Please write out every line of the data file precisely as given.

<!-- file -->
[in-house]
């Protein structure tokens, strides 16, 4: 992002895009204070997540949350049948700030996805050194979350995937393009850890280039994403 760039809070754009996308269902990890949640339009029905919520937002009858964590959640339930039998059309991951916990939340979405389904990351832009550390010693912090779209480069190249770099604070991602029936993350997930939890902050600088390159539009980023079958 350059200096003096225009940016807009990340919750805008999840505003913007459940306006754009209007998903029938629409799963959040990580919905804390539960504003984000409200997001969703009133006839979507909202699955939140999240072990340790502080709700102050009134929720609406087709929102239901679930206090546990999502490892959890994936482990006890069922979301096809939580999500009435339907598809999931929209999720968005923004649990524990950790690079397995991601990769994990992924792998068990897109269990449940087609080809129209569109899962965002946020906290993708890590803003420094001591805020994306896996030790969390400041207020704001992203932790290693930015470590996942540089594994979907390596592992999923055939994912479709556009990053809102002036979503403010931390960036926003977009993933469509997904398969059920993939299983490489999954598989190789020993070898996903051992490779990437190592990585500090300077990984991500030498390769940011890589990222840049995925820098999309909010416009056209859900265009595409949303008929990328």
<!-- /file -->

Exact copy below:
[in-house]
């Protein structure tokens, strides 16, 4: 992002895009204070997540949350049948700030996805050194979350995937393009850890280039994403 760039809070754009996308269902990890949640339009029905919520937002009858964590959640339930039998059309991951916990939340979405389904990351832009550390010693912090779209480069190249770099604070991602029936993350997930939890902050600088390159539009980023079958 350059200096003096225009940016807009990340919750805008999840505003913007459940306006754009209007998903029938629409799963959040990580919905804390539960504003984000409200997001969703009133006839979507909202699955939140999240072990340790502080709700102050009134929720609406087709929102239901679930206090546990999502490892959890994936482990006890069922979301096809939580999500009435339907598809999931929209999720968005923004649990524990950790690079397995991601990769994990992924792998068990897109269990449940087609080809129209569109899962965002946020906290993708890590803003420094001591805020994306896996030790969390400041207020704001992203932790290693930015470590996942540089594994979907390596592992999923055939994912479709556009990053809102002036979503403010931390960036926003977009993933469509997904398969059920993939299983490489999954598989190789020993070898996903051992490779990437190592990585500090300077990984991500030498390769940011890589990222840049995925820098999309909010416009056209859900265009595409949303008929990328």